The governor also helped to save a bill to provide operating subsidies to horse-racing tracks, saying it was important for maintaining jobs in Maryland’s horse industry.
Several of the governor’s lesser-known bills, including one setting up a framework for an insurance exchange under President Obama’s health-care reform, had passed or were on track to pass. O’Malley has also claimed credit for reforms to state worker pensions.
On Monday night, Senate and House negotiators successfully resurrected the in-state tuition bill that earlier in the day had been declared dead.
Negotiators from the House and Senate agreed to strip the bill of language that opponents said would make it too easy for students or their parents to avoid providing proof of income tax filing as the measure requires.
Under the legislation, students would pay in-state rates at community colleges first and then could transfer to a four-year institution after getting an associate’s degree and get the in-state rate. The measure passed the Senate 27 to 19. The House approved 74 to 65.
Immigrant-rights advocates and dozens of students who would benefit from the bill watched from the House gallery, and erupted in cheers and applause after the final vote. Wearing T-shirts with the message, “I am the Maryland Dream Act,” the students lined the hallway outside the chambers to thank legislators.
On Monday afternoon when the House passed the first of two bills to raise the alcohol tax, almost every delegate opposed to the plan used a privilege to spend two minutes explaining his or her vote on the floor. This tied up the chamber for more than two hours, as a mostly partisan fight ensued — with some rural Democrats siding with Republicans .
The spectacle at times resembled a game of legislative Whac-a-Mole. House Speaker Michael E. Busch (D-Anne Arundel) would let an opponent speak for two minutes, only to see a half-dozen more around the room spring to their feet to demand the next two minutes.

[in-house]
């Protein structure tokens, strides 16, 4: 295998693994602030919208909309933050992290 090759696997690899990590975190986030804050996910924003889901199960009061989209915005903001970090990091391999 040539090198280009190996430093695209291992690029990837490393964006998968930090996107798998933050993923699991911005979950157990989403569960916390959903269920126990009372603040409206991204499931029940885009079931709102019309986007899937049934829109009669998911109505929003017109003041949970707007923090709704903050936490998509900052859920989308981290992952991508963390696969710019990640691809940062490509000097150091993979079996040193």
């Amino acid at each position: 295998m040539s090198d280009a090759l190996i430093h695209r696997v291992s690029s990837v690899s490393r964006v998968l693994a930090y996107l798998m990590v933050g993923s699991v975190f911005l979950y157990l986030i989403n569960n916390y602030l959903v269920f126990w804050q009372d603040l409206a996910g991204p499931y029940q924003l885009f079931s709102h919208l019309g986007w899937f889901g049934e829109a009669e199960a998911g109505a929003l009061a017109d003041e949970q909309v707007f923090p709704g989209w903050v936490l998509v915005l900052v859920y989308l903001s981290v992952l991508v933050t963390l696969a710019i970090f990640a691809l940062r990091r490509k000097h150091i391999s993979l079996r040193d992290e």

Republicans built a litany of arguments against the increase. Their complaints revolved mainly around a notion that the Democratic majority had “met in the back room” and divvied up “the spoils” of the planned tax increase to benefit urban areas.
On Monday night, when the House took up the second bill, Busch chose not to recognize delegates as they repeatedly yelled out “Mr. Speaker,” trying to drawhis attention so that they could explain their votes. A Democratic delegate who served as parliamentarian ruled that Busch had the right to ignore them because bill opponents were deliberately using repetitive tactics to slow down the bill.
Earlier onMonday, the Senate killed a measure that sought to extend anti-discrimination protections to transgender people. On a vote of 27 to 20, the chamber sent a bill back to committee that would have offered protections in housing, employment and lending. The measure passed the House two weeks ago.
Equality Maryland, the state’s leading lesbian, gay, bisexual and transgender rights lobby, said it was “appalled” by the Senate action.
Meanwhile, a bill designed to protect severely ill Marylanders who use medical marijuana for medical purposes was shipped to the governor late Monday. The Senate gave final passage to the measure, which allows patients to use their illness as a legal defense, on a 39 to 7 vote.
Environmentalists who typically hold considerable sway with Maryland’s Democratic majority saw their losses compounded as time ran out in the session. In addition to rejecting O’Malley’s offshore wind plan in recent days, the legislature late Monday approved a measure to classify incineration of solid waste as a renewable energy source on par with that of solar and wind.
The Sierra Club, Environment Maryland and others warned that bill would amount to “cheating” on Maryland’s law to generate 20 percent of its energy from renewable resources. A measure backed by environmentalists that died in the Senate would have created a near moratorium on drilling for natural gas in an underground rock formation in Western Maryland.